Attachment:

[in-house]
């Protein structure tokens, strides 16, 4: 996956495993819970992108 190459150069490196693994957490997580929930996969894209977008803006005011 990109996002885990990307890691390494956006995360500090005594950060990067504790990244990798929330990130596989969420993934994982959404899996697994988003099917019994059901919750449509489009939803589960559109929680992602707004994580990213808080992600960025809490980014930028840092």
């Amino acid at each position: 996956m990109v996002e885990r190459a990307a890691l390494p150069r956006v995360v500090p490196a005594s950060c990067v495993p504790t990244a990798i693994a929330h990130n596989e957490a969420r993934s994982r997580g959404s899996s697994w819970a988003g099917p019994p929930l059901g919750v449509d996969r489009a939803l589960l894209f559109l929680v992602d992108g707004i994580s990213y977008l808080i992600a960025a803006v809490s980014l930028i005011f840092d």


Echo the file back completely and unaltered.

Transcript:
[in-house]
């Protein structure tokens, strides 16, 4: 996956495993819970992108 190459150069490196693994957490997580929930996969894209977008803006005011 990109996002885990990307890691390494956006995360500090005594950060990067504790990244990798929330990130596989969420993934994982959404899996697994988003099917019994059901919750449509489009939803589960559109929680992602707004994580990213808080992600960025809490980014930028840092």
């Amino acid at each position: 996956m990109v996002e885990r190459a990307a890691l390494p150069r956006v995360v500090p490196a005594s950060c990067v495993p504790t990244a990798i693994a929330h990130n596989e957490a969420r993934s994982r997580g959404s899996s697994w819970a988003g099917p019994p929930l059901g919750v449509d996969r489009a939803l589960l894209f559109l929680v992602d992108g707004i994580s990213y977008l808080i992600a960025a803006v809490s980014l930028i005011f840092d």